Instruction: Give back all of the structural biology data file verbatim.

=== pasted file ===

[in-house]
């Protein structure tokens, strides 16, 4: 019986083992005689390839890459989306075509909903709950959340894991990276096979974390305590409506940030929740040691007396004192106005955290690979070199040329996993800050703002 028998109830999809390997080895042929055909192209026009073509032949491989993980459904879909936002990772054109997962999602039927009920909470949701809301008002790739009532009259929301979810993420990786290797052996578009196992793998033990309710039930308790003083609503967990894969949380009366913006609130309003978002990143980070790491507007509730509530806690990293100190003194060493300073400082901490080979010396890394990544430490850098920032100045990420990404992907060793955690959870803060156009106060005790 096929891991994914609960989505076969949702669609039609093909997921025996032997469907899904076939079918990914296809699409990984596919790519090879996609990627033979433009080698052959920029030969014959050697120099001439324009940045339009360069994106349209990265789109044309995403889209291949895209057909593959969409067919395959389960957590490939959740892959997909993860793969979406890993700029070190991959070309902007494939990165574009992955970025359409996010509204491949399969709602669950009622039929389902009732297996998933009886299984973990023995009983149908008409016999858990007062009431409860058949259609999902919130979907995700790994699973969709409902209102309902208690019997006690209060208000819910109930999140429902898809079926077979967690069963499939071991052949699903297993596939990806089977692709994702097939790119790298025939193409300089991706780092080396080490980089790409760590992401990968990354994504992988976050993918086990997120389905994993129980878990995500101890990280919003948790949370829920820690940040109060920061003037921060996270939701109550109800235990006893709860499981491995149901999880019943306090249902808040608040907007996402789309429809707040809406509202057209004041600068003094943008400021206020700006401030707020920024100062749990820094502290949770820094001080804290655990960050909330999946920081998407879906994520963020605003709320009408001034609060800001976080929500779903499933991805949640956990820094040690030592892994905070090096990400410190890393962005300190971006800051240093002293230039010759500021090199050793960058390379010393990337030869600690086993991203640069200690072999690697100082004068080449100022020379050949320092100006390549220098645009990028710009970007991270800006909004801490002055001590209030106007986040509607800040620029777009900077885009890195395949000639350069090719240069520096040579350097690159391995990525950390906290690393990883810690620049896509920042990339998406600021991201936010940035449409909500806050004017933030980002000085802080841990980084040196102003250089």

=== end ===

[in-house]
């Protein structure tokens, strides 16, 4: 019986083992005689390839890459989306075509909903709950959340894991990276096979974390305590409506940030929740040691007396004192106005955290690979070199040329996993800050703002 028998109830999809390997080895042929055909192209026009073509032949491989993980459904879909936002990772054109997962999602039927009920909470949701809301008002790739009532009259929301979810993420990786290797052996578009196992793998033990309710039930308790003083609503967990894969949380009366913006609130309003978002990143980070790491507007509730509530806690990293100190003194060493300073400082901490080979010396890394990544430490850098920032100045990420990404992907060793955690959870803060156009106060005790 096929891991994914609960989505076969949702669609039609093909997921025996032997469907899904076939079918990914296809699409990984596919790519090879996609990627033979433009080698052959920029030969014959050697120099001439324009940045339009360069994106349209990265789109044309995403889209291949895209057909593959969409067919395959389960957590490939959740892959997909993860793969979406890993700029070190991959070309902007494939990165574009992955970025359409996010509204491949399969709602669950009622039929389902009732297996998933009886299984973990023995009983149908008409016999858990007062009431409860058949259609999902919130979907995700790994699973969709409902209102309902208690019997006690209060208000819910109930999140429902898809079926077979967690069963499939071991052949699903297993596939990806089977692709994702097939790119790298025939193409300089991706780092080396080490980089790409760590992401990968990354994504992988976050993918086990997120389905994993129980878990995500101890990280919003948790949370829920820690940040109060920061003037921060996270939701109550109800235990006893709860499981491995149901999880019943306090249902808040608040907007996402789309429809707040809406509202057209004041600068003094943008400021206020700006401030707020920024100062749990820094502290949770820094001080804290655990960050909330999946920081998407879906994520963020605003709320009408001034609060800001976080929500779903499933991805949640956990820094040690030592892994905070090096990400410190890393962005300190971006800051240093002293230039010759500021090199050793960058390379010393990337030869600690086993991203640069200690072999690697100082004068080449100022020379050949320092100006390549220098645009990028710009970007991270800006909004801490002055001590209030106007986040509607800040620029777009900077885009890195395949000639350069090719240069520096040579350097690159391995990525950390906290690393990883810690620049896509920042990339998406600021991201936010940035449409909500806050004017933030980002000085802080841990980084040196102003250089």